Pepsi plant shuts down in Venezuela as desperation grows over product shortages

Manuel Rueda/Fusion

Soft drinks could become the next product that disappears from shelves in hapless Venezuela as currency controls and economic mismanagement continue to generate shortages in the struggling South American nation.

A Pepsi factory in the city of Valencia said it shut down operations this week because it's not able to purchase bottle caps or parts for cans. Two other Pepsi bottling plants are also reportedly at risk of shuttering for similar reasons.


Dozens of Pepsi workers, afraid of losing their jobs, picketed outside the factory on Wednesday. They said that Polar, a large bottling company that supplies Pepsi with materials, stopped sending bottle caps and supplies for cans over a week ago.

“Our suppliers are not getting dollars to buy raw materials,” said Argenis Peraza one of the leaders of the protest outside the Valencia factory. “If they don’t have aluminum sheets, they can’t make [bottle caps] and our assembly lines get shut down.”

Currency controls in Venezuela force companies to buy U.S. dollars from the government when they need to import supplies. But as oil revenues fall in the petro-dependent nation, the government has struggled to allocate enough greenbacks to dozens of companies, which has stalled imports and grinded production lines in factories across the country.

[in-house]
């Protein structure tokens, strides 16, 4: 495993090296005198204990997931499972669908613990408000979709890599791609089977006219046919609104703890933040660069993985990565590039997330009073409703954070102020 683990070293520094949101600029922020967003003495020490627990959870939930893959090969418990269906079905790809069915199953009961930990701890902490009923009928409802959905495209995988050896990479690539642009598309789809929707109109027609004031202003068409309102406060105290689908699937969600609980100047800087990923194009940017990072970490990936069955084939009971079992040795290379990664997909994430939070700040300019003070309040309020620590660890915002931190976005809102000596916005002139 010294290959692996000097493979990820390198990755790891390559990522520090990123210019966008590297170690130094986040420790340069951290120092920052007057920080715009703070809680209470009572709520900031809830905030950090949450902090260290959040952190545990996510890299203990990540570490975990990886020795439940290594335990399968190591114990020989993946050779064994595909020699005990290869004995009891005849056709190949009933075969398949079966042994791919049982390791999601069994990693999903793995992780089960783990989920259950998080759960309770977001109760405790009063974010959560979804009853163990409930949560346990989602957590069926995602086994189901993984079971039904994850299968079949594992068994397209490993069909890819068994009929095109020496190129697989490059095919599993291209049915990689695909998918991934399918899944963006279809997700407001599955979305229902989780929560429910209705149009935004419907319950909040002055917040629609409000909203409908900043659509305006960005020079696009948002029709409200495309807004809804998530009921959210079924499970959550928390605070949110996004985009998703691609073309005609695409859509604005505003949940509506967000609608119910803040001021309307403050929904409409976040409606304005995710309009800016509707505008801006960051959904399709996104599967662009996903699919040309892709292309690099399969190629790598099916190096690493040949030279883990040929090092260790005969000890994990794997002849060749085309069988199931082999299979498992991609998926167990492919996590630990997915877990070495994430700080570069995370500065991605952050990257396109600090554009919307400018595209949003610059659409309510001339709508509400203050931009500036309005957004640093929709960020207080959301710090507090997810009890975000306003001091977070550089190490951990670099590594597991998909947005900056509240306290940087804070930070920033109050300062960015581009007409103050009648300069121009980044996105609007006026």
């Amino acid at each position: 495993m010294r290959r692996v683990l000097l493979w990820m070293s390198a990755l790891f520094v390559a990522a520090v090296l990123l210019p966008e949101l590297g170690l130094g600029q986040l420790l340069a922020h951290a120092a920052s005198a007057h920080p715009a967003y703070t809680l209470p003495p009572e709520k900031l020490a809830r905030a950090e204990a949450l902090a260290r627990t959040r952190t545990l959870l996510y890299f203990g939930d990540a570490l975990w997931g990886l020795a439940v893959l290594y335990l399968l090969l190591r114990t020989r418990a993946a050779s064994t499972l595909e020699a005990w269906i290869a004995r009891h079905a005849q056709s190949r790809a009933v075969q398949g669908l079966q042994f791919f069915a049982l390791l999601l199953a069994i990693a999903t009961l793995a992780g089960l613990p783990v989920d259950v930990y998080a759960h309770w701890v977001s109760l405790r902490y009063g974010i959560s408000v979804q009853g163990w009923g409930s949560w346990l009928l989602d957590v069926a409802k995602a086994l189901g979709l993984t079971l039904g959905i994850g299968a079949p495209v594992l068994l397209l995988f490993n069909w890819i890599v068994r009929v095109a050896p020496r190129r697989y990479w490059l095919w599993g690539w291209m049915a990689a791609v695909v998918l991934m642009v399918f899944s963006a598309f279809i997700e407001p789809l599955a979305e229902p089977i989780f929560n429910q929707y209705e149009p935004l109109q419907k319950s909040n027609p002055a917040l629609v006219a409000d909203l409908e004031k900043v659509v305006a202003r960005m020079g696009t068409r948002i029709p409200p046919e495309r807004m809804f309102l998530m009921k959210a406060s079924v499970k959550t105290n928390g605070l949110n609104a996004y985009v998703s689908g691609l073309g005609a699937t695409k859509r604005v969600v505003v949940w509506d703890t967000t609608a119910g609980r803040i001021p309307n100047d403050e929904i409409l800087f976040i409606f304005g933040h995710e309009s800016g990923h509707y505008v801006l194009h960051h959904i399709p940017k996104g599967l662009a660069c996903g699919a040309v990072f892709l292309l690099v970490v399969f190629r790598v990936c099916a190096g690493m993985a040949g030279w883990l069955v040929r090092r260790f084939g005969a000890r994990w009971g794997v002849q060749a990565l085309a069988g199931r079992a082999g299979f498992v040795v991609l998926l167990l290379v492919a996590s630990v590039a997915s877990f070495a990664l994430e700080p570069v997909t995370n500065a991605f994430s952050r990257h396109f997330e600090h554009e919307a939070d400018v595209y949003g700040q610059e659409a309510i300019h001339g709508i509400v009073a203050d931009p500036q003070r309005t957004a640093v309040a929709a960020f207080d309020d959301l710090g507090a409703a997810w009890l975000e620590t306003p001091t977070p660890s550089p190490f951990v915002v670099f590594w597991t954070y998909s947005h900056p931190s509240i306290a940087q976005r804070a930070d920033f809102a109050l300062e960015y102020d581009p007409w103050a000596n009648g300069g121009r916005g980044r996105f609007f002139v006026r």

Chicken, beef, powdered milk, toilet paper and shampoo have been tough to find in Venezuela for months. Long lines quickly form outside supermarkets that manage to purchase a few crates of these goods.


As Pepsi, Polar and other companies struggle to maintain production, supermarkets are finding that their clients are becoming increasingly angry and frustrated over the shortages and growing lines.

Over the past week local media has reported several cases of looting across Venezuela. In the south-eastern city of San Felix, 60 people were arrested and one person was fatally shot as a large mob looted a local supermarket and clashed with police.

Looting has also affected supermarkets in San Cristobal and Valencia. In Sinamaica, a town with a large indigenous population near the border with Colombia, locals assaulted two food trucks and torched the mayor’s office. Protesters claimed that municipal authorities and the National Guard were allowing merchants to divert food shipments into neighboring Colombia, where products sell for up to ten times as much.

The mayor's office in Sinamaica this week

The government claims that recent incidents of looting are part of a “right-wing conspiracy,” aimed at toppling socialist president Nicolas Maduro. But officials have failed to provide any evidence that proves looters are plotting a coup, or that the unrest is caused by anything other than product shortages and a crumbling economy.


The opposition MUD coalition said in a statement this week that the looting is a result of the “economic destruction” brought about by Venezuela’s socialist government.

Manuel Rueda is a correspondent for Fusion, covering Mexico and South America. He travels from donkey festivals, to salsa clubs to steamy places with cartel activity.

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